Why do the brakes on a rear passenger wheel make a grinding metal on metal noise but continue to function properly?
Rust sometimes form on the drum causing the noise. Some linings are more prone to do it than others.
Why would the brakes on the rear-passenger wheel make a grinding metal-on-metal noise but continue to function properly?
there is a little metal plate that scrapes the rotor to warn you when your pads are getting too warn down True, if you have rear disc brakes. But if, like most cars built before 2000 and many cars built since, you have rear drum brakes, you probably have a loose spring or something of the like. Drum brakes have springs and cables to hold the shoes in position. If a spring snaps, the shoes…
If you are on a slippery road or just push the brake as hard as you can, that odd grinding feeling is probably your anti-lock brake system. The pedal will feel like it is grinding under your foot, accompanied by a grinding noise. this is a good thing, it means the system is working properly. If you aren't on a slick road or jamming the break, you should see a mechanic immediately.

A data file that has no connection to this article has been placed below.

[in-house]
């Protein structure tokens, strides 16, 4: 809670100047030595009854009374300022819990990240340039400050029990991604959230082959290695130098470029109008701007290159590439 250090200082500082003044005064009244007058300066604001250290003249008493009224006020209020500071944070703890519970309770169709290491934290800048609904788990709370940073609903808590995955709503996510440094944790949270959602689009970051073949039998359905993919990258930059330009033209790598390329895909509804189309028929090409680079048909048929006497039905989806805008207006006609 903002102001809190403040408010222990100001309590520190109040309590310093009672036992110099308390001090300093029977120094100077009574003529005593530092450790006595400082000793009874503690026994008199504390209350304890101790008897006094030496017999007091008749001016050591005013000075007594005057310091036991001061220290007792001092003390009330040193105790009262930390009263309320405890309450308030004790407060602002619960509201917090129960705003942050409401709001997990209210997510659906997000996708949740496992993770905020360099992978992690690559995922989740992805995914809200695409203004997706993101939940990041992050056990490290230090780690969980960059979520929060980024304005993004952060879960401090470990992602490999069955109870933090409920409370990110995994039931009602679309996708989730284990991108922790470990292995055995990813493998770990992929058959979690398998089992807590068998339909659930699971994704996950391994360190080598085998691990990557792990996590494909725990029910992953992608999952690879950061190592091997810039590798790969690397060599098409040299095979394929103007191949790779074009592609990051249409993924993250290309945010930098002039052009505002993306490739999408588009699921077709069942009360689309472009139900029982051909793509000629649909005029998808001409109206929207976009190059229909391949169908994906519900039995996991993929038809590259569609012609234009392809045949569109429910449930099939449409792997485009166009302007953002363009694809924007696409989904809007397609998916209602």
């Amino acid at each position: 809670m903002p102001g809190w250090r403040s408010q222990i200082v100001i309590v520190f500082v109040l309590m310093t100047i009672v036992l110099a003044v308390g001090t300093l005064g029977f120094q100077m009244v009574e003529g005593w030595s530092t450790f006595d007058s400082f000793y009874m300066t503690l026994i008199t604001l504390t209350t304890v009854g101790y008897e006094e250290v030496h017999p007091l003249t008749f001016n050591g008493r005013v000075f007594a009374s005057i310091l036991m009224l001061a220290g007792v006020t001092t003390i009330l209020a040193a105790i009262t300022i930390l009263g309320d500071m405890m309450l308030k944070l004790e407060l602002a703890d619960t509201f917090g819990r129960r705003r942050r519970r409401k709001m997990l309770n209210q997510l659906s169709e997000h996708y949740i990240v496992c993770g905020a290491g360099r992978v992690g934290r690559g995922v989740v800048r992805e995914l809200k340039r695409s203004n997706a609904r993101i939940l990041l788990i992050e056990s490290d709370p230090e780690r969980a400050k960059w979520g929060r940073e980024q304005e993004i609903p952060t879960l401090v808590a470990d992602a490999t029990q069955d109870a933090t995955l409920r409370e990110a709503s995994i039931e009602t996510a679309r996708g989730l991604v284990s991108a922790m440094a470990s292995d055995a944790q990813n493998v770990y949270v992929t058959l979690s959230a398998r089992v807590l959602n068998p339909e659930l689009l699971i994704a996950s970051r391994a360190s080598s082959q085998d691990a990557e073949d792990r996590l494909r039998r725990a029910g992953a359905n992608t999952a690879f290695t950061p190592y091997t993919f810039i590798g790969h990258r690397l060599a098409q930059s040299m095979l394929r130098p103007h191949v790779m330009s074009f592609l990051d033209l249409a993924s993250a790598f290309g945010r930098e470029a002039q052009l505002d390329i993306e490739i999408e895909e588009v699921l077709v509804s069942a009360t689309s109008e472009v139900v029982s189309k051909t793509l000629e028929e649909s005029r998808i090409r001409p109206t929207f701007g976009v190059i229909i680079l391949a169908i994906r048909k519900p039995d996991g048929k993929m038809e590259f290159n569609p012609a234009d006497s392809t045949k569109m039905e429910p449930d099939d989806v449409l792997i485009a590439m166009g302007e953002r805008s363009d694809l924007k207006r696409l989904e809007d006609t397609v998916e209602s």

What would happen if to muscle tissues individual muscles and the muscular system if muscle cells failed to function properly?
Most organisms have two kidneys. As long as the disease or injury does not spread to or effect the other kidney, the organism will probably continue to function pretty nearly normally except in cases where there is an extreme demand on kidney function. The kidneys function fairly independent of each other. If both kidneys fail to function properly, waste products will build up in the blood of the organism. This can lead to increased fluid…